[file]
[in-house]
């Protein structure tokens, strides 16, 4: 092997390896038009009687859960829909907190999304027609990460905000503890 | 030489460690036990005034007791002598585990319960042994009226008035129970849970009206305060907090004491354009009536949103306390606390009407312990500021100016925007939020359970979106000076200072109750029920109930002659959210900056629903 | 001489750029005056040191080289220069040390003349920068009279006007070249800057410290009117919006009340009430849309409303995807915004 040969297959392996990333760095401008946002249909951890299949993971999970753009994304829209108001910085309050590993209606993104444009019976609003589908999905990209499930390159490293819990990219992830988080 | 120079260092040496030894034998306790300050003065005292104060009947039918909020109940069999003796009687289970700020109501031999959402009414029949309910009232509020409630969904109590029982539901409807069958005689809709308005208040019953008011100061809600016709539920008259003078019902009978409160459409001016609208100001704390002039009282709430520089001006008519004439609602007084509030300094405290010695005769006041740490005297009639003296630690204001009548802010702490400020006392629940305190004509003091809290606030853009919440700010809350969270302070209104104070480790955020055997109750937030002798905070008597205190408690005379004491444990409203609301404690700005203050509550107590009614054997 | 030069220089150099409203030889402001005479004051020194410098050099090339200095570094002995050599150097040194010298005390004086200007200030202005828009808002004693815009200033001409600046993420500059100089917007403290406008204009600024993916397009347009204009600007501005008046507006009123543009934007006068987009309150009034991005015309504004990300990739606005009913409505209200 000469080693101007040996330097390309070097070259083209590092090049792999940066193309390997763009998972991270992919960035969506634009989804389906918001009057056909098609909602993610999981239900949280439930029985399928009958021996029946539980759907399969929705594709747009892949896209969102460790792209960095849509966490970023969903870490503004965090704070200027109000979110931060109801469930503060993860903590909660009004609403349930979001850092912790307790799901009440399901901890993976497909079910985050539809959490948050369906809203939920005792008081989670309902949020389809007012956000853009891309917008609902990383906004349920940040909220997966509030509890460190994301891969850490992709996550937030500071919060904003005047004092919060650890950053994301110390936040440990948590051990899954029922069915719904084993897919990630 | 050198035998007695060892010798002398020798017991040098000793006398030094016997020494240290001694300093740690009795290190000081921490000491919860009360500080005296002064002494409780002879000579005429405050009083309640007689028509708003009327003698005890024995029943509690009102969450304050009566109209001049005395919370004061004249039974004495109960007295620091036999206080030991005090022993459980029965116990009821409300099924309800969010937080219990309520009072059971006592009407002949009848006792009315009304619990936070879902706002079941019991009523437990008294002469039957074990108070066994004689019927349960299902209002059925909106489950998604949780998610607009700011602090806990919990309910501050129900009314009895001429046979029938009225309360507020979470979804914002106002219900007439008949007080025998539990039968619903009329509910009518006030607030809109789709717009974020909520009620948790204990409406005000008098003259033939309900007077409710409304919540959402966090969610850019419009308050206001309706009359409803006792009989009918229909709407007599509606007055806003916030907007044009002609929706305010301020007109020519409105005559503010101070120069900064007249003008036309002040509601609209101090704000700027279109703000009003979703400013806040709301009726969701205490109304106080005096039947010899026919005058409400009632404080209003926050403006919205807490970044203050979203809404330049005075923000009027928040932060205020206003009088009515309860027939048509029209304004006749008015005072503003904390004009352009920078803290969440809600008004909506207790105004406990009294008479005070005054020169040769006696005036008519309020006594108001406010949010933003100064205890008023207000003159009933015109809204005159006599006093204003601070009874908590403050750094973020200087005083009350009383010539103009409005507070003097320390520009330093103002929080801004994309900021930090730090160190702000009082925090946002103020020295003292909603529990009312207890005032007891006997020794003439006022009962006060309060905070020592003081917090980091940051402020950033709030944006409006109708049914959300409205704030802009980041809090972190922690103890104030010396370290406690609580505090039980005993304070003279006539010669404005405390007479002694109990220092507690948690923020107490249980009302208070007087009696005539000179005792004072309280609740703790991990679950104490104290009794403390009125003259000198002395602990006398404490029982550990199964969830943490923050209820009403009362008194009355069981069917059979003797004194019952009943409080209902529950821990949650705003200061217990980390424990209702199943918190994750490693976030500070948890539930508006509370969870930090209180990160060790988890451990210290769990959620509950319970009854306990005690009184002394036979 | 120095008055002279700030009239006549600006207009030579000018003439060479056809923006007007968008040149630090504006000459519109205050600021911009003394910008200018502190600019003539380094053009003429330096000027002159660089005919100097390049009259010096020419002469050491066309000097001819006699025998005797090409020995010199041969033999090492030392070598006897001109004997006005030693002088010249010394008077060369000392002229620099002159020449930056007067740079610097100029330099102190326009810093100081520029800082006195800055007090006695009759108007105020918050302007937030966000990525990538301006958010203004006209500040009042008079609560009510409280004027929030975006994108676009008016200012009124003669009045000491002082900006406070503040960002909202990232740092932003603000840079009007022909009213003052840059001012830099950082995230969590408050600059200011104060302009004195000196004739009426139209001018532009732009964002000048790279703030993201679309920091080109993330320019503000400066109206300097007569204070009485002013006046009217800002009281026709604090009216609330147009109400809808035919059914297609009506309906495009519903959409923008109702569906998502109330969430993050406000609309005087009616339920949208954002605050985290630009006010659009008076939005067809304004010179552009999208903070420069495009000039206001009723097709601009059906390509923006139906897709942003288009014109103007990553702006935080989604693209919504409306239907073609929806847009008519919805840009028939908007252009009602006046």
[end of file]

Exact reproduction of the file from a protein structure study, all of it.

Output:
[in-house]
């Protein structure tokens, strides 16, 4: 092997390896038009009687859960829909907190999304027609990460905000503890 | 030489460690036990005034007791002598585990319960042994009226008035129970849970009206305060907090004491354009009536949103306390606390009407312990500021100016925007939020359970979106000076200072109750029920109930002659959210900056629903 | 001489750029005056040191080289220069040390003349920068009279006007070249800057410290009117919006009340009430849309409303995807915004 040969297959392996990333760095401008946002249909951890299949993971999970753009994304829209108001910085309050590993209606993104444009019976609003589908999905990209499930390159490293819990990219992830988080 | 120079260092040496030894034998306790300050003065005292104060009947039918909020109940069999003796009687289970700020109501031999959402009414029949309910009232509020409630969904109590029982539901409807069958005689809709308005208040019953008011100061809600016709539920008259003078019902009978409160459409001016609208100001704390002039009282709430520089001006008519004439609602007084509030300094405290010695005769006041740490005297009639003296630690204001009548802010702490400020006392629940305190004509003091809290606030853009919440700010809350969270302070209104104070480790955020055997109750937030002798905070008597205190408690005379004491444990409203609301404690700005203050509550107590009614054997 | 030069220089150099409203030889402001005479004051020194410098050099090339200095570094002995050599150097040194010298005390004086200007200030202005828009808002004693815009200033001409600046993420500059100089917007403290406008204009600024993916397009347009204009600007501005008046507006009123543009934007006068987009309150009034991005015309504004990300990739606005009913409505209200 000469080693101007040996330097390309070097070259083209590092090049792999940066193309390997763009998972991270992919960035969506634009989804389906918001009057056909098609909602993610999981239900949280439930029985399928009958021996029946539980759907399969929705594709747009892949896209969102460790792209960095849509966490970023969903870490503004965090704070200027109000979110931060109801469930503060993860903590909660009004609403349930979001850092912790307790799901009440399901901890993976497909079910985050539809959490948050369906809203939920005792008081989670309902949020389809007012956000853009891309917008609902990383906004349920940040909220997966509030509890460190994301891969850490992709996550937030500071919060904003005047004092919060650890950053994301110390936040440990948590051990899954029922069915719904084993897919990630 | 050198035998007695060892010798002398020798017991040098000793006398030094016997020494240290001694300093740690009795290190000081921490000491919860009360500080005296002064002494409780002879000579005429405050009083309640007689028509708003009327003698005890024995029943509690009102969450304050009566109209001049005395919370004061004249039974004495109960007295620091036999206080030991005090022993459980029965116990009821409300099924309800969010937080219990309520009072059971006592009407002949009848006792009315009304619990936070879902706002079941019991009523437990008294002469039957074990108070066994004689019927349960299902209002059925909106489950998604949780998610607009700011602090806990919990309910501050129900009314009895001429046979029938009225309360507020979470979804914002106002219900007439008949007080025998539990039968619903009329509910009518006030607030809109789709717009974020909520009620948790204990409406005000008098003259033939309900007077409710409304919540959402966090969610850019419009308050206001309706009359409803006792009989009918229909709407007599509606007055806003916030907007044009002609929706305010301020007109020519409105005559503010101070120069900064007249003008036309002040509601609209101090704000700027279109703000009003979703400013806040709301009726969701205490109304106080005096039947010899026919005058409400009632404080209003926050403006919205807490970044203050979203809404330049005075923000009027928040932060205020206003009088009515309860027939048509029209304004006749008015005072503003904390004009352009920078803290969440809600008004909506207790105004406990009294008479005070005054020169040769006696005036008519309020006594108001406010949010933003100064205890008023207000003159009933015109809204005159006599006093204003601070009874908590403050750094973020200087005083009350009383010539103009409005507070003097320390520009330093103002929080801004994309900021930090730090160190702000009082925090946002103020020295003292909603529990009312207890005032007891006997020794003439006022009962006060309060905070020592003081917090980091940051402020950033709030944006409006109708049914959300409205704030802009980041809090972190922690103890104030010396370290406690609580505090039980005993304070003279006539010669404005405390007479002694109990220092507690948690923020107490249980009302208070007087009696005539000179005792004072309280609740703790991990679950104490104290009794403390009125003259000198002395602990006398404490029982550990199964969830943490923050209820009403009362008194009355069981069917059979003797004194019952009943409080209902529950821990949650705003200061217990980390424990209702199943918190994750490693976030500070948890539930508006509370969870930090209180990160060790988890451990210290769990959620509950319970009854306990005690009184002394036979 | 120095008055002279700030009239006549600006207009030579000018003439060479056809923006007007968008040149630090504006000459519109205050600021911009003394910008200018502190600019003539380094053009003429330096000027002159660089005919100097390049009259010096020419002469050491066309000097001819006699025998005797090409020995010199041969033999090492030392070598006897001109004997006005030693002088010249010394008077060369000392002229620099002159020449930056007067740079610097100029330099102190326009810093100081520029800082006195800055007090006695009759108007105020918050302007937030966000990525990538301006958010203004006209500040009042008079609560009510409280004027929030975006994108676009008016200012009124003669009045000491002082900006406070503040960002909202990232740092932003603000840079009007022909009213003052840059001012830099950082995230969590408050600059200011104060302009004195000196004739009426139209001018532009732009964002000048790279703030993201679309920091080109993330320019503000400066109206300097007569204070009485002013006046009217800002009281026709604090009216609330147009109400809808035919059914297609009506309906495009519903959409923008109702569906998502109330969430993050406000609309005087009616339920949208954002605050985290630009006010659009008076939005067809304004010179552009999208903070420069495009000039206001009723097709601009059906390509923006139906897709942003288009014109103007990553702006935080989604693209919504409306239907073609929806847009008519919805840009028939908007252009009602006046």